Rohingya Crisis: Will China’s Mediation Succeed?

Publication: China Brief Volume: 17 Issue: 15, Jamestown Foundation

During his visits to Dhaka, Bangladesh and Naypyitaw, Myanmar on November 18 and 19, China’s Foreign Minister Wang Yi put forward a three-phase plan to resolve the Rohingya crisis. First, Wang called for a ceasefire in Myanmar’s devastated Rakhine state, which is at the center of the crisis. Aimed at restoring order and stability in the Rakhine state, the ceasefire is expected to halt the flow of Rohingya refugees to Bangladesh. China envisages that this will pave the way for the second stage: negotiations between Myanmar and Bangladesh to address the refugee problem. The third and final stage will involve the economic development of the Rakhine state to address the underlying causes of the violence (Global Times, November 20). China’s plan has reportedly found acceptance in Naypyitaw and Dhaka and marks the start of a new phase in Beijing’s involvement in the Rohingya conflict (FMPRC, November 20). China’s role has hitherto been limited to providing humanitarian aid to the Rohingya refugees and protecting Myanmar from international censure. Why is China now adopting a mediatory role in the conflict? And is it likely to succeed in bringing peace to a restive region?

The Rohingya Conflict

The Rohingya crisis began on August 25 when the Myanmar government declared the Arakan Rohingya Salvation Army (ARSA) a terrorist organization in response to deadly attacks on police and army posts in Rakhine state in western Myanmar (Mizzima, August 28). It also launched a military crackdown in Rakhine, which it maintains is aimed at the militants (Mizzima, October 16; Terrorism Monitor, November 10). However, horrific violence has been unleashed on Rohingya civilians, including women and children. Entire villages have been razed. Over 600,000 of the estimated 1.1 million Rohingya in Myanmar are reported to have fled to Bangladesh (The Wire, November 17). The current crisis is the most severe that the decades-old Rohingya conflict has witnessed.

While the roots of the Rohingya conflict (like Myanmar’s other ethnic conflicts) can be traced back to colonial times, independence brought with it discrimination against the Rohingya that became systematic and serious. A Muslim ethnic group that has inhabited the Rakhine state for centuries, the Rohingya do not figure among Myanmar’s 135 official ethnic groups. Since 1982, they have been denied citizenship, effectively rendering them stateless (Daily Sabah, October 23). In addition to suffering at the hands of the military, the Rohingya have been targeted by Rakhine Buddhist vigilante groups too (The Wire, November 17). The violence has triggered waves of Rohingya migration to neighboring countries like Bangladesh, Thailand, India, Malaysia, and Indonesia. Unwelcome in these countries as well, Rohingya refugees have been pushed back or languish in makeshift, overcrowded camps (The National, September 13).

China’s Support

The Myanmar military’s reported atrocities against fleeing Rohingya civilians have evoked international outrage. UN Human Rights Council Chief Zeid Ra‘ad al-Hussein described the situation in the Rakhine state as “a textbook example of ethnic cleansing” (UN News Centre, September 11). Several Muslim countries and the western powers have criticized Myanmar’s brutal crackdowns on the Rohingya too (Arab News, September 5 and FirstPost, September 23).

However, China has publically praised the Myanmar government’s crackdowns in Rakhine. In September, the Chinese ambassador to Myanmar, Hong Liang, “strongly welcomed” “the counterattacks of Myanmar security forces against [Rohingya] extremist terrorists” and described its military campaign as “just an internal affair” (The Global New Light of Myanmar, September 14). Later that month, Hong assured the Myanmar government that China would stand “firmly” by it on the international stage and continue providing it with “necessary assistance” to help it “uphold internal stability and development” (The Irrawaddy, September 27).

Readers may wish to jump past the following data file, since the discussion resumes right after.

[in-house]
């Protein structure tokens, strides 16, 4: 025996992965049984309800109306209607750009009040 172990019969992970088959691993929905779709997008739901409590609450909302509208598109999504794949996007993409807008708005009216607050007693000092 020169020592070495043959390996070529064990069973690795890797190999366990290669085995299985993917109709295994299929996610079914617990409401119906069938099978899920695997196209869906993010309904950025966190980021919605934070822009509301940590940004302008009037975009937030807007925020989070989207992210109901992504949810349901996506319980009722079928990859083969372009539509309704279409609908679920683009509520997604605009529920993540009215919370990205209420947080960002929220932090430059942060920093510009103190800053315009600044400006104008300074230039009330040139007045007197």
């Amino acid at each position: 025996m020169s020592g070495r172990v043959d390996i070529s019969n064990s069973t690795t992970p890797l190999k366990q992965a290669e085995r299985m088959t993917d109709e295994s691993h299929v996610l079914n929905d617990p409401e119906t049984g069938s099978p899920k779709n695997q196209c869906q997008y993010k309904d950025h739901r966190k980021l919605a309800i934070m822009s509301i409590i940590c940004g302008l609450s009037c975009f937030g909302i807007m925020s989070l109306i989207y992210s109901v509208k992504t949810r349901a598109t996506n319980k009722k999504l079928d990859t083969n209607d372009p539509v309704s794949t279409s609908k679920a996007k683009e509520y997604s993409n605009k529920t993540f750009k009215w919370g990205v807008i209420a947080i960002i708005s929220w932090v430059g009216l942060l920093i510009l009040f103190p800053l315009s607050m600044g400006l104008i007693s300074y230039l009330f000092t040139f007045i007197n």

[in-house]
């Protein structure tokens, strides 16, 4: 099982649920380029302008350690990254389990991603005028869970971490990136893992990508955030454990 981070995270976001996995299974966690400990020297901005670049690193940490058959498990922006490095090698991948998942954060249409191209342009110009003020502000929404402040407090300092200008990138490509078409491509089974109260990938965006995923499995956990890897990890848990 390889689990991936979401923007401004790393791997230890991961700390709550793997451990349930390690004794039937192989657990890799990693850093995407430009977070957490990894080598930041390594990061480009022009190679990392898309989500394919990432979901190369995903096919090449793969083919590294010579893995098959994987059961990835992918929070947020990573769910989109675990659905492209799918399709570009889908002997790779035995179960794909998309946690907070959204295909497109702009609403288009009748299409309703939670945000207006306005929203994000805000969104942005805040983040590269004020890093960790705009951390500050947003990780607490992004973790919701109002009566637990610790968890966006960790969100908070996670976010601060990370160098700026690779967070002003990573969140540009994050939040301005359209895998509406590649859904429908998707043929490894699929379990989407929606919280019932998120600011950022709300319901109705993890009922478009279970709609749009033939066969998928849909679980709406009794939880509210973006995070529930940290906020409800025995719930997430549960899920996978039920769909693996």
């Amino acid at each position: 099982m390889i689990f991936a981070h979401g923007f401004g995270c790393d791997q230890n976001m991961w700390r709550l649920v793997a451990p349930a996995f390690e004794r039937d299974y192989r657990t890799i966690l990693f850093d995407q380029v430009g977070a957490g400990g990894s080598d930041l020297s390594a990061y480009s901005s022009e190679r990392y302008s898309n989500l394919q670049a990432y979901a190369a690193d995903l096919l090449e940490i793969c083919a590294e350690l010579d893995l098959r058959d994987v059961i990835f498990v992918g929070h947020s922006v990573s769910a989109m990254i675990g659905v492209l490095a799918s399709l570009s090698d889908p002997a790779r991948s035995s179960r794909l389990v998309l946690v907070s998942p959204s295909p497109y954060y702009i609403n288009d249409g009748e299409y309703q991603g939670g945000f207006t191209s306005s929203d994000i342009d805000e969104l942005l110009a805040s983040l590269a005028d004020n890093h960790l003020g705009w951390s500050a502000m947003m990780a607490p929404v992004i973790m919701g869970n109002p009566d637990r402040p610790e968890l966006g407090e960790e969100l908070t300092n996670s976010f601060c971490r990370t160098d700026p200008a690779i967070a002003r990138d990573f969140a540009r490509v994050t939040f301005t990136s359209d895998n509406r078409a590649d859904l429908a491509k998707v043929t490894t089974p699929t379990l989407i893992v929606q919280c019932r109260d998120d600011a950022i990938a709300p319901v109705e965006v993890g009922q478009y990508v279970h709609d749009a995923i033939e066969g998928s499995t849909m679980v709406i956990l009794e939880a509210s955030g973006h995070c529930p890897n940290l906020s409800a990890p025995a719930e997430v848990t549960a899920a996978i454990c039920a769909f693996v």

At the UN, China has blocked resolutions against Myanmar and forced statements critical of its brutal military campaign against the Rohingyas to be watered down. On November 6, for instance, the UN Security Council (UNSC) expressed “grave concern over reports of human rights violations and abuses in Rakhine State” and called on the Myanmar government “to ensure no further excessive use of military forces” there (United Nations, November 6). While this was strong censure of the Myanmar military’s use of force against the Rohingya, this being a statement—and not a resolution—is not enforceable. China and Russia are reported to have forced the UNSC to issue a presidential statement rather than a resolution. The UNSC statement denounces Myanmar’s violent handling of the crisis but it is inconsequential.

China’s Interests in Rakhine

China’s interest in the Rakhine state stems from its strategic location and rich resources. The state is located on the Bay of Bengal, which opens into the Indian Ocean. Like Pakistan’s Gwadar port, which enables Beijing to transport West Asian oil, gas and other commodities through a shorter route via Pakistan to underdeveloped western China, the long Rakhine coastline provides southern China with access to the sea and eastern China with a shorter route to the Indian Ocean (China Brief, July 31, 2015 and Mizzima, October 31). Ports and pipelines in Rakhine significantly free China’s trade with Africa and West Asia, especially its oil imports, from dependence on the congested Straits of Malacca (China Brief, July 31, 2015).

Additionally, Rakhine is rich in natural resources. Large gas reserves were discovered in the waters off its coast in 2004. Beginning in 2008, China has bought gas from the area and transported it from Kyaukphyu on Rakhine’s coast to China’s Yunnan Province through the Myanmar-China Gas Pipeline since 2013. This gas meets the needs of China’s Yunnan, Guizhou and Guangxi provinces as well as that of other counties and cities. Since April this year, oil from Rakhine is being transported to China through a pipeline running parallel to the gas pipeline (China Daily, May 11 and Mizzima, October 31).